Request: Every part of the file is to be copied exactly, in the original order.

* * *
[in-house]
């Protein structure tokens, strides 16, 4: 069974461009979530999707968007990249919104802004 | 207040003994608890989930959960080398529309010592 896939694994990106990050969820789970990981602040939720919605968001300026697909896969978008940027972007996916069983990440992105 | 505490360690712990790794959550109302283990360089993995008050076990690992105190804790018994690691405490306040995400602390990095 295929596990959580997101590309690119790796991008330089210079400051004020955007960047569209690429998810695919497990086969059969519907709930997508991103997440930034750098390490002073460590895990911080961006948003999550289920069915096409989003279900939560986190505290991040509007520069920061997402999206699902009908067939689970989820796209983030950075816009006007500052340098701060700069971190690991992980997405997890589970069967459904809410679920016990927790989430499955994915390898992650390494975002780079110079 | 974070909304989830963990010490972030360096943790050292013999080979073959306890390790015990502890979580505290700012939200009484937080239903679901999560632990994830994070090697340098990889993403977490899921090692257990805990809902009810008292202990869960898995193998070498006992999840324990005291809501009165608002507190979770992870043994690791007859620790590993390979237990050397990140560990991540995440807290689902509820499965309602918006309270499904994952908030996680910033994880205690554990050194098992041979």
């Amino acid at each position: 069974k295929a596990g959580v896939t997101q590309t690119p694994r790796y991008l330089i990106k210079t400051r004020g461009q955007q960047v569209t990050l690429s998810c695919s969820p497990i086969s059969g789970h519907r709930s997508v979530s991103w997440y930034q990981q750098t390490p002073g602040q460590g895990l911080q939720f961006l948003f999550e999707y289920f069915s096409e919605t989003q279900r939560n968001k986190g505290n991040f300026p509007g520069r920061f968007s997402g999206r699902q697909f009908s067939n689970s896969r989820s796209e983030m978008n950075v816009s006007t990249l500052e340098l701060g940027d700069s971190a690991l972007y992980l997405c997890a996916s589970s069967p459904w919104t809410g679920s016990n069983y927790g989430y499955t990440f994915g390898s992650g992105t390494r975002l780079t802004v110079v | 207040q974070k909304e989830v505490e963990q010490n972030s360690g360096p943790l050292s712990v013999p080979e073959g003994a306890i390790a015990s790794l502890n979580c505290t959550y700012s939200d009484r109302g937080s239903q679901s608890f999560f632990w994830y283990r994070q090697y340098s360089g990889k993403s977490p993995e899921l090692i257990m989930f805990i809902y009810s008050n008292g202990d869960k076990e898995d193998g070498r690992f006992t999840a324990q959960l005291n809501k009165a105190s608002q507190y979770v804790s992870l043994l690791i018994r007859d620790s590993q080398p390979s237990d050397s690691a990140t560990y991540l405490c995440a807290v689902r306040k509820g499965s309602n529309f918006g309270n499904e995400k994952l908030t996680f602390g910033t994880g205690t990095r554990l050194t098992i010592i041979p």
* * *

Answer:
[in-house]
């Protein structure tokens, strides 16, 4: 069974461009979530999707968007990249919104802004 | 207040003994608890989930959960080398529309010592 896939694994990106990050969820789970990981602040939720919605968001300026697909896969978008940027972007996916069983990440992105 | 505490360690712990790794959550109302283990360089993995008050076990690992105190804790018994690691405490306040995400602390990095 295929596990959580997101590309690119790796991008330089210079400051004020955007960047569209690429998810695919497990086969059969519907709930997508991103997440930034750098390490002073460590895990911080961006948003999550289920069915096409989003279900939560986190505290991040509007520069920061997402999206699902009908067939689970989820796209983030950075816009006007500052340098701060700069971190690991992980997405997890589970069967459904809410679920016990927790989430499955994915390898992650390494975002780079110079 | 974070909304989830963990010490972030360096943790050292013999080979073959306890390790015990502890979580505290700012939200009484937080239903679901999560632990994830994070090697340098990889993403977490899921090692257990805990809902009810008292202990869960898995193998070498006992999840324990005291809501009165608002507190979770992870043994690791007859620790590993390979237990050397990140560990991540995440807290689902509820499965309602918006309270499904994952908030996680910033994880205690554990050194098992041979």
């Amino acid at each position: 069974k295929a596990g959580v896939t997101q590309t690119p694994r790796y991008l330089i990106k210079t400051r004020g461009q955007q960047v569209t990050l690429s998810c695919s969820p497990i086969s059969g789970h519907r709930s997508v979530s991103w997440y930034q990981q750098t390490p002073g602040q460590g895990l911080q939720f961006l948003f999550e999707y289920f069915s096409e919605t989003q279900r939560n968001k986190g505290n991040f300026p509007g520069r920061f968007s997402g999206r699902q697909f009908s067939n689970s896969r989820s796209e983030m978008n950075v816009s006007t990249l500052e340098l701060g940027d700069s971190a690991l972007y992980l997405c997890a996916s589970s069967p459904w919104t809410g679920s016990n069983y927790g989430y499955t990440f994915g390898s992650g992105t390494r975002l780079t802004v110079v | 207040q974070k909304e989830v505490e963990q010490n972030s360690g360096p943790l050292s712990v013999p080979e073959g003994a306890i390790a015990s790794l502890n979580c505290t959550y700012s939200d009484r109302g937080s239903q679901s608890f999560f632990w994830y283990r994070q090697y340098s360089g990889k993403s977490p993995e899921l090692i257990m989930f805990i809902y009810s008050n008292g202990d869960k076990e898995d193998g070498r690992f006992t999840a324990q959960l005291n809501k009165a105190s608002q507190y979770v804790s992870l043994l690791i018994r007859d620790s590993q080398p390979s237990d050397s690691a990140t560990y991540l405490c995440a807290v689902r306040k509820g499965s309602n529309f918006g309270n499904e995400k994952l908030t996680f602390g910033t994880g205690t990095r554990l050194t098992i010592i041979p």